With digital, there’s a need to blend different technologies very well. If you think of a finance process, a vendor may say you can eliminate 80 percent of the work when you put in general purpose robotic automation software, but you may actually end up only eliminating 20 or 25 percent. Why? Because even the most clerical work has nuances that you have to keep on doing at the edges, that can drive down applicability that creates too many exceptions. The exception handling then takes a life of its own.
To get to the full power of digital transformation, you often need to mash up robotics, machine learning, and some amount of analytics and visualization to drive the full benefit. And this is a new field. There aren’t many people roaming around with that kind of expertise and experience to make it happen easily.
Increasingly there are purposefully configured solutions for specialist areas combining different technologies, for order management, supplier portals, and other areas, for example. You have to find a way to evaluate what is right for you, and how you mash a solution up with other technologies.
Like any new technology cycle, this is really the application of a bunch of technologies that are becoming commercial and a little more ubiquitous. We are possibly at the upswing cycle of the initial stage.
FEI Daily: When you have to blend these various technologies to get to your end goal, how challenging is the integration part of that?
Shantanu Ghosh: It is very challenging, but technology is becoming much more flexible with the APIs and the ability to correspond among them. There are cases where it is very tough, but there also are more standard formats and data exchange and reporting. One of the technologies we use on the supplier side can take in 25 different formats of data and can integrate dozens of protocols. Therefore, it is much easier to integrate with other pieces because all of them work on those more flexible integrations. So it’s challenging, but it’s nowhere close to what all of us experienced just three years back.
FEI Daily: If you think about those different tools, how important is the quality of the underlying data?
Shantanu Ghosh: When you are finally running any algorithm, or any analytics, data quality becomes paramount. What is changing, and what is the most interesting part of where technology is going today, is that we’re moving away from companies having to build an often elusive strict and static data hierarchy and a master data process, to technologies that can get data in a more heterogeneous format, cleanse it, and make it fit for use for the analytics piece.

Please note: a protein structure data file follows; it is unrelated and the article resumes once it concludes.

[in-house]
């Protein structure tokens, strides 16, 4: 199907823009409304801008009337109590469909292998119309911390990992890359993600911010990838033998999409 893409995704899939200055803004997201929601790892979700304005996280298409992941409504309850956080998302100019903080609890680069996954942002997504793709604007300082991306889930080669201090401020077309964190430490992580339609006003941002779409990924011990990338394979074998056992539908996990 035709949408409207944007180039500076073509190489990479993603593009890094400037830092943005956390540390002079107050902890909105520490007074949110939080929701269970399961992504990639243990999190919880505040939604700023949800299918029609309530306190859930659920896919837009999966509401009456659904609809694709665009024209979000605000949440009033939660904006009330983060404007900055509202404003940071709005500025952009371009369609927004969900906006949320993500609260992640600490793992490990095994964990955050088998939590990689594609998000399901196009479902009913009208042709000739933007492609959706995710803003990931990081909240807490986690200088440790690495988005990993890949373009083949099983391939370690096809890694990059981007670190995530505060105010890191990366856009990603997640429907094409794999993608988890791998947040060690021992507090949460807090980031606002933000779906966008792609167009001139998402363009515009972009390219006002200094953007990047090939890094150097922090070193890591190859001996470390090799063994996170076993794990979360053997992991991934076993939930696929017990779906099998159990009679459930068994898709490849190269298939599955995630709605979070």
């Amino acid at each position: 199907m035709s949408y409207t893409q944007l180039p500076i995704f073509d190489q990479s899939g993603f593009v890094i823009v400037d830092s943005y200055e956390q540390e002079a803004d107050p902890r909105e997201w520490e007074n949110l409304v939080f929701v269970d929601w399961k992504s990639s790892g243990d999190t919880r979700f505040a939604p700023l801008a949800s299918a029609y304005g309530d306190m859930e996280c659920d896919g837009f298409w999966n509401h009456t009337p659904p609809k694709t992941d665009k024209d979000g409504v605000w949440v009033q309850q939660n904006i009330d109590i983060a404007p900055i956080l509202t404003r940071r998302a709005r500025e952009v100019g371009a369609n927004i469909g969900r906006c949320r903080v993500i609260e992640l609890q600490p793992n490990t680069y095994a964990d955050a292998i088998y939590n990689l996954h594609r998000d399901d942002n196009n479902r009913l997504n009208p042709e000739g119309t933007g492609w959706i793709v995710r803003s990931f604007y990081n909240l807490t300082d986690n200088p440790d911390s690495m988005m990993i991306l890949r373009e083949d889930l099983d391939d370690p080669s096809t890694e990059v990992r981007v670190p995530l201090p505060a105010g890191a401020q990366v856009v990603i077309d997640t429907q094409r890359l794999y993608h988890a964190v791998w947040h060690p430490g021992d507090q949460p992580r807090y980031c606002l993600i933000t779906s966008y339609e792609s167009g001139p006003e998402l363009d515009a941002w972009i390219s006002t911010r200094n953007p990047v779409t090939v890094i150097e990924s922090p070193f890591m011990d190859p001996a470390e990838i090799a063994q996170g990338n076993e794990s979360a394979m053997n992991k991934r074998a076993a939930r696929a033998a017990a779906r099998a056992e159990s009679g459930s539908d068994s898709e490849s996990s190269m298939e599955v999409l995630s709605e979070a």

That is fundamentally changing the potential of what you can do with data, because you can get data from many different sources, including external sources, and have cleansing and governance technologies built in that make it more effective for analytics tools. That’s creating the potential to use data from outside, because you can never mandate data structures outside your own system.
FEI Daily: Are companies seeing digital technology as a source of competitive advantage?
Shantanu Ghosh: They are, and as we talk with existing or potential customers, there’s a very large portion of the business case being predicated on driving fundamentally different outcomes. For example, if it’s order management data, it’s about driving up customer satisfaction, which obviously should have a positive correlation to your revenue and sales, as opposed to just cutting the cost of order management or getting efficient in terms of cycle time. Productivity continues to be a driver, but technology now goes beyond that into customer satisfaction, leakage prevention and therefore revenue impact. And that is core competitiveness — it’s not just about risk prevention, it’s about better outcomes.
I think the big change that has happened with customers is the appreciation of the fact that technology is only going to deliver value when you do fundamental process transformation. If you put the latest and greatest technology on bad processes, it actually only complicates life and makes it worse.•